I am currently writing my bachelor thesis, which is an implementation of proximal policy optimization. Sometimes, I hit a wall because of the gaps in my mathematical knowledge. However, implementing the algorithm helped me to understand the math behind the algorithm.
Unfortunately, I still have a question.
When the action space is continuous, I am using the normal distribution (same as in the PPO implementation by Spinning up). In the mentioned implementation, the logarithm of the standard deviation is used initially to give the same probability to all of the possible action, then they use the standard deviation when choosing an action. Why do we use the logarithm? Why not directly use simply the standard deviation?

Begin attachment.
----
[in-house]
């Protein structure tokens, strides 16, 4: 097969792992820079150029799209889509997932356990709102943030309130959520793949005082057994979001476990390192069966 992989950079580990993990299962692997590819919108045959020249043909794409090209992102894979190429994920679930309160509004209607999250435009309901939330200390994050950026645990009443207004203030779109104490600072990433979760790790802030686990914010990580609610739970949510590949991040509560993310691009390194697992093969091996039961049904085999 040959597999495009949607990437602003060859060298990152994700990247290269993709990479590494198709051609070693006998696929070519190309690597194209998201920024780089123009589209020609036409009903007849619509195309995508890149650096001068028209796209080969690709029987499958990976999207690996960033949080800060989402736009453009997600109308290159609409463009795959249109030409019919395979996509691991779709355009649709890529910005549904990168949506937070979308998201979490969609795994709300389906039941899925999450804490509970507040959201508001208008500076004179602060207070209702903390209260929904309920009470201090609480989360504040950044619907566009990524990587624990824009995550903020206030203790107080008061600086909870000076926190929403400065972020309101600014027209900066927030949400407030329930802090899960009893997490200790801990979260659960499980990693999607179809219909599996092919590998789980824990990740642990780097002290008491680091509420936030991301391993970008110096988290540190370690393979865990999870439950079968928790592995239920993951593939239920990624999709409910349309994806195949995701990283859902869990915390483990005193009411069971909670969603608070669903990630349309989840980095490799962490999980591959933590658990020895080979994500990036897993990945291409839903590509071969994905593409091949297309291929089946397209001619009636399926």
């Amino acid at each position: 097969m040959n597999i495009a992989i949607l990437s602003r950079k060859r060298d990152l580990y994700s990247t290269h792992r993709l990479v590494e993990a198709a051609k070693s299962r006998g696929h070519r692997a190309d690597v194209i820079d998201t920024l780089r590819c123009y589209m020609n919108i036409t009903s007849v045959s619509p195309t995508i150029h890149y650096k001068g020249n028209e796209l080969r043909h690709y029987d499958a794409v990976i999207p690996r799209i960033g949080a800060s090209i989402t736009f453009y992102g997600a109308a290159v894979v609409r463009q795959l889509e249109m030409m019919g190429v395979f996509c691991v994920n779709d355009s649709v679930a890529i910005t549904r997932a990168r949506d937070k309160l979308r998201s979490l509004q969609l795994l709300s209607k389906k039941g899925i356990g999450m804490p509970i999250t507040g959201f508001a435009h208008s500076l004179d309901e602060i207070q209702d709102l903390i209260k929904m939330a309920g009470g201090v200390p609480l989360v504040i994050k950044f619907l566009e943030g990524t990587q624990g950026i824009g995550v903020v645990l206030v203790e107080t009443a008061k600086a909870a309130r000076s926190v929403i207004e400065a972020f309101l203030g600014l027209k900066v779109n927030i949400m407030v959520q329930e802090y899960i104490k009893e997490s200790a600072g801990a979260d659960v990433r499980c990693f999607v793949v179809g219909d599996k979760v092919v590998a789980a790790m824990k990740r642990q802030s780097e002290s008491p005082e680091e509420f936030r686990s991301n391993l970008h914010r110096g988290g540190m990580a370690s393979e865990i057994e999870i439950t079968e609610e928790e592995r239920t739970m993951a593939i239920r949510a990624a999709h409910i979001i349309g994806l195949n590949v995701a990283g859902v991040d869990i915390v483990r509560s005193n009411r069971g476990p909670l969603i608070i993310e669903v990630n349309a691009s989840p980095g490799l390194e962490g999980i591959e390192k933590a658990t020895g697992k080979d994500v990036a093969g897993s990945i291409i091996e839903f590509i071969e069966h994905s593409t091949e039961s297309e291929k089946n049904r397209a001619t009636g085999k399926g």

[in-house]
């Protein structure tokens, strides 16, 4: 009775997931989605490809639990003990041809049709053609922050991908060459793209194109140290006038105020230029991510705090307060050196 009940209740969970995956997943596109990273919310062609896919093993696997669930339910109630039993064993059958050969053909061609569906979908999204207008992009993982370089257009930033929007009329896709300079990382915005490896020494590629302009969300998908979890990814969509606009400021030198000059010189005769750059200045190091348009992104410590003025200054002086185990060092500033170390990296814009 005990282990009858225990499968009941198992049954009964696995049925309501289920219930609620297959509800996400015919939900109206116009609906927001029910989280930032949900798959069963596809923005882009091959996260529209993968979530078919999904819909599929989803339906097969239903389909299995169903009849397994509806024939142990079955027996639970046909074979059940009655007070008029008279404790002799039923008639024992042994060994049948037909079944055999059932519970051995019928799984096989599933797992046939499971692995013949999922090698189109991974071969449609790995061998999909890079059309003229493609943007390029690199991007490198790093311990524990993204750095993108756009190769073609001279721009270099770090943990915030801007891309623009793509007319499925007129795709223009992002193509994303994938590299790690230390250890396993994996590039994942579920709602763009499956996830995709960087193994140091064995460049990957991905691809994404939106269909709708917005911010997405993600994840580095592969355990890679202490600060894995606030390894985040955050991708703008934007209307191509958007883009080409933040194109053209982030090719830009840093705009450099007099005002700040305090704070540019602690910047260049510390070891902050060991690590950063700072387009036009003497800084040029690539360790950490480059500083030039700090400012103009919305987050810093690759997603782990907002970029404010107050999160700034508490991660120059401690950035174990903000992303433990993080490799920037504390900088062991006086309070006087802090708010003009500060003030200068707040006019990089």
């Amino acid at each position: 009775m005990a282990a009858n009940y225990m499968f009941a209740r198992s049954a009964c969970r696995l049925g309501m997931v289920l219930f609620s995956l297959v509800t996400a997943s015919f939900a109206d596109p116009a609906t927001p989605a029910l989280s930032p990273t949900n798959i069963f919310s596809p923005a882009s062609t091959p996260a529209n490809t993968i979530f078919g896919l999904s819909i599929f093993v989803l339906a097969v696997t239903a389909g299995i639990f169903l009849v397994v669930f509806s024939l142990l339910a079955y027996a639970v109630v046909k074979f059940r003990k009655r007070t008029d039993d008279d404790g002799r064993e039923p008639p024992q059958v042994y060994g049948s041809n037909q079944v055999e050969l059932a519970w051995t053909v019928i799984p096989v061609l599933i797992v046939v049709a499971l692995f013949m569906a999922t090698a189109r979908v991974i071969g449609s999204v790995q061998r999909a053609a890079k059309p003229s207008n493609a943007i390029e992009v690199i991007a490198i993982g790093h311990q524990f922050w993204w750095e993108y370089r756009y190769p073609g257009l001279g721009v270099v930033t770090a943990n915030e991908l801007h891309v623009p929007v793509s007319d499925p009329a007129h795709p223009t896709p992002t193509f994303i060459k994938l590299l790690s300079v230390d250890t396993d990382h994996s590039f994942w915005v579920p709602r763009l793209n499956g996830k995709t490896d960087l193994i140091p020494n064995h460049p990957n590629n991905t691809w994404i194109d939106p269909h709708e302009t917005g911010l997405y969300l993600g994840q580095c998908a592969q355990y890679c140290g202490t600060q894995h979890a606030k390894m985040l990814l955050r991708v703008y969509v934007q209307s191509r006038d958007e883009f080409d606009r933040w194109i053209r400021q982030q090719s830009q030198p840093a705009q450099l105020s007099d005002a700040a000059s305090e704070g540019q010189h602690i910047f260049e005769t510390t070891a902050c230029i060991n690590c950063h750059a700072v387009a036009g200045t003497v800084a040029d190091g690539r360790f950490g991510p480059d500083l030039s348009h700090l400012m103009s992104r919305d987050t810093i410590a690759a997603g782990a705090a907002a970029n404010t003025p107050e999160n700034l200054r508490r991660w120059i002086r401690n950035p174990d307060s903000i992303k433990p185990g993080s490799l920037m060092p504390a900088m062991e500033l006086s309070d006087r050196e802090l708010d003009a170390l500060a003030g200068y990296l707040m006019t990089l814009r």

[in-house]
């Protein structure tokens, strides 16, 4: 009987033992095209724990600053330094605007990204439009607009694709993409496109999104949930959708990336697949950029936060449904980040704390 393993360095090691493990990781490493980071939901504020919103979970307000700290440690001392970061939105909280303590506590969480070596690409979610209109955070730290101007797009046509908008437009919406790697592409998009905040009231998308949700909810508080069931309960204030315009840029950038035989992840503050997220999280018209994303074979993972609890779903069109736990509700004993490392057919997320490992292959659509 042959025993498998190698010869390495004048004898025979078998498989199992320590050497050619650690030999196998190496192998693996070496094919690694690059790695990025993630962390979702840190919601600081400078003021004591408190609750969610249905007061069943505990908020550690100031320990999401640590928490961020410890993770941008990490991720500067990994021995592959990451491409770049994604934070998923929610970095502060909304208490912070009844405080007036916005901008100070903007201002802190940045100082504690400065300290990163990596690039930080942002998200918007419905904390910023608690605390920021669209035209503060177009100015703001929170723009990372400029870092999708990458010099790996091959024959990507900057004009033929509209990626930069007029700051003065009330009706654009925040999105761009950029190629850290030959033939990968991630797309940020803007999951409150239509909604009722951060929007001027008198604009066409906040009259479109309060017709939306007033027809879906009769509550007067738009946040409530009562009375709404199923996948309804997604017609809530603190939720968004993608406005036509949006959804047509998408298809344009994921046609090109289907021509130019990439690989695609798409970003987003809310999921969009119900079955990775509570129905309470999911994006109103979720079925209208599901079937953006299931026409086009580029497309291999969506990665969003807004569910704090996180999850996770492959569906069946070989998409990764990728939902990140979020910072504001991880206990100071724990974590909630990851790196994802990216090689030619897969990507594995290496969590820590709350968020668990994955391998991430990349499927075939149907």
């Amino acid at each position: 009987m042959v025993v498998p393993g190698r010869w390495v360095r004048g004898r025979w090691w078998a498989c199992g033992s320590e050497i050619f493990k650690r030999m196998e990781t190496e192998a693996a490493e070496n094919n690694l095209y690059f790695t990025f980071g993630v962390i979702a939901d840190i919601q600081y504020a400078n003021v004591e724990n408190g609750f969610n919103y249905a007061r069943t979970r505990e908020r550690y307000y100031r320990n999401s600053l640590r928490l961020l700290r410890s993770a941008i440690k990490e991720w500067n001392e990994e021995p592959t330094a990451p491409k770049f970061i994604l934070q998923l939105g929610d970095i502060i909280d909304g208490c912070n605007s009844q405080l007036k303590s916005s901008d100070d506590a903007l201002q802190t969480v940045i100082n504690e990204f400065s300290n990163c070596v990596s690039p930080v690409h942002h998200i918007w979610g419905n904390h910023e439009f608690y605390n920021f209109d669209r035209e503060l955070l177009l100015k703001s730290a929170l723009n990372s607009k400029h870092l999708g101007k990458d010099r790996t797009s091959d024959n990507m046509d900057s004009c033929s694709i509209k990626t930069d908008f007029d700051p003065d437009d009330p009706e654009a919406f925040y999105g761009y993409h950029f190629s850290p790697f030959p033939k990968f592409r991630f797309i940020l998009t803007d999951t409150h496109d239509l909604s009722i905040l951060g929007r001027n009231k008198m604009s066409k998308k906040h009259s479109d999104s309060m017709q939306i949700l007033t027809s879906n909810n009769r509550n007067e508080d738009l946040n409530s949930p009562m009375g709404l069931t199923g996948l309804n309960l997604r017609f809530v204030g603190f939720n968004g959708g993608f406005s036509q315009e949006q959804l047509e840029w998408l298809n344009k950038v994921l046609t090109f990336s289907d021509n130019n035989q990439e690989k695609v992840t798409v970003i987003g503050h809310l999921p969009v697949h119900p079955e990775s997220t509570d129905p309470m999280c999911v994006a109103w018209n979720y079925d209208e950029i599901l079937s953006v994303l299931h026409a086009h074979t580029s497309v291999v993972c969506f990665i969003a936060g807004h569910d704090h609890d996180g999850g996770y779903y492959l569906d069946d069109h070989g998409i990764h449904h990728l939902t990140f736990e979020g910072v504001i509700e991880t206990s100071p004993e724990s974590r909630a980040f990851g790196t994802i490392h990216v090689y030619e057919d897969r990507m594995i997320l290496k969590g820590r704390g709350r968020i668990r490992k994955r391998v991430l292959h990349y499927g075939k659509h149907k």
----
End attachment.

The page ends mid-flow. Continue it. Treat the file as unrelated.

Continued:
I know that the logarithm is easier when it comes to the computations, but I can not see the benefits of the logarithm in the Spinning up implementation.
class MLPGaussianActor(Actor): def __init__(self, obs_dim, act_dim, hidden_sizes, activation): super().__init__() log_std = -0.5 * np.ones(act_dim, dtype=np.float32) self.log_std = torch.nn.Parameter(torch.as_tensor(log_std)) self.mu_net = mlp([obs_dim] + list(hidden_sizes) + [act_dim], activation) def _distribution(self, obs): mu = self.mu_net(obs) std = torch.exp(self.log_std) return Normal(mu, std) def _log_prob_from_distribution(self, pi, act): return pi.log_prob(act).sum(axis=-1) # Last axis sum needed for Torch Normal distribution